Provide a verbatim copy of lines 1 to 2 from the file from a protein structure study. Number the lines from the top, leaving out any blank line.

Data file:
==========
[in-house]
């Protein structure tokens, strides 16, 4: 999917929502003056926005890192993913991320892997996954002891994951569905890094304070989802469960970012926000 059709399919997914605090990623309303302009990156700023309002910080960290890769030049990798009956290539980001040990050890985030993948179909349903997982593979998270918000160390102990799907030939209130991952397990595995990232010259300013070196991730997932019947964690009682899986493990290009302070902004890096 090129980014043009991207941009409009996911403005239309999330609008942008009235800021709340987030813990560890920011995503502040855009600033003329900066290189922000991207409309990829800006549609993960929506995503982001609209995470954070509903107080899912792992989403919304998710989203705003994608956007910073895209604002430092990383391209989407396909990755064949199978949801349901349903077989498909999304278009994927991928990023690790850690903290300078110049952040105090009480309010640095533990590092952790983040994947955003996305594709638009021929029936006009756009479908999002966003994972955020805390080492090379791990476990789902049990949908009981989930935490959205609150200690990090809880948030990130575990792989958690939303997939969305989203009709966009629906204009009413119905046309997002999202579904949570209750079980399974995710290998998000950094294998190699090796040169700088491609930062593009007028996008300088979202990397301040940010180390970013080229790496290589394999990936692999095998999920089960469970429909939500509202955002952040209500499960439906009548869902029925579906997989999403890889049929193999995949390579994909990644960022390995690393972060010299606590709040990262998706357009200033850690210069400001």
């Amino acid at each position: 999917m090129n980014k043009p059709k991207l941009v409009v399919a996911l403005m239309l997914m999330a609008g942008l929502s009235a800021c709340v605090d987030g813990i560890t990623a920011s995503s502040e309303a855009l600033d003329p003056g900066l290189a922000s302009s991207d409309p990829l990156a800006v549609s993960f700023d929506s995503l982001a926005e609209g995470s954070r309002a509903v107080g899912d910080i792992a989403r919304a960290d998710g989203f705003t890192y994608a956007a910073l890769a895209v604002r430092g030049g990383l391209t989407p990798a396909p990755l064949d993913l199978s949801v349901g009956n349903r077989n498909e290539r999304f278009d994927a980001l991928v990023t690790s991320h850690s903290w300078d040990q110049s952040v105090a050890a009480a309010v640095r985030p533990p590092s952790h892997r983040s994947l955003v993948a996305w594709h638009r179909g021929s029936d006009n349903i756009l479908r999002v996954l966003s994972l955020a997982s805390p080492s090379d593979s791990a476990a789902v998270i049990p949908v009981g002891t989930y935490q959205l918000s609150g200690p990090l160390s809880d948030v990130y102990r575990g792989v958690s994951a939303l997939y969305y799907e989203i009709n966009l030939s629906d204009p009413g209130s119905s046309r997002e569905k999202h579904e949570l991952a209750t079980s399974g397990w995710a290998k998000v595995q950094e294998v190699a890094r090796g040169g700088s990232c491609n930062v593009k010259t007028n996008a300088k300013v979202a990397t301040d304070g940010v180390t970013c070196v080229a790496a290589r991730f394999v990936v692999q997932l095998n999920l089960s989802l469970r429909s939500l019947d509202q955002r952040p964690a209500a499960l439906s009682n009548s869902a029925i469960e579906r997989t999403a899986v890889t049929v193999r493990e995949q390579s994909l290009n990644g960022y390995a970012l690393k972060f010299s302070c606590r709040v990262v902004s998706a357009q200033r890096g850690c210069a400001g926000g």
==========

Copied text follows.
[in-house]
């Protein structure tokens, strides 16, 4: 999917929502003056926005890192993913991320892997996954002891994951569905890094304070989802469960970012926000 059709399919997914605090990623309303302009990156700023309002910080960290890769030049990798009956290539980001040990050890985030993948179909349903997982593979998270918000160390102990799907030939209130991952397990595995990232010259300013070196991730997932019947964690009682899986493990290009302070902004890096 090129980014043009991207941009409009996911403005239309999330609008942008009235800021709340987030813990560890920011995503502040855009600033003329900066290189922000991207409309990829800006549609993960929506995503982001609209995470954070509903107080899912792992989403919304998710989203705003994608956007910073895209604002430092990383391209989407396909990755064949199978949801349901349903077989498909999304278009994927991928990023690790850690903290300078110049952040105090009480309010640095533990590092952790983040994947955003996305594709638009021929029936006009756009479908999002966003994972955020805390080492090379791990476990789902049990949908009981989930935490959205609150200690990090809880948030990130575990792989958690939303997939969305989203009709966009629906204009009413119905046309997002999202579904949570209750079980399974995710290998998000950094294998190699090796040169700088491609930062593009007028996008300088979202990397301040940010180390970013080229790496290589394999990936692999095998999920089960469970429909939500509202955002952040209500499960439906009548869902029925579906997989999403890889049929193999995949390579994909990644960022390995690393972060010299606590709040990262998706357009200033850690210069400001």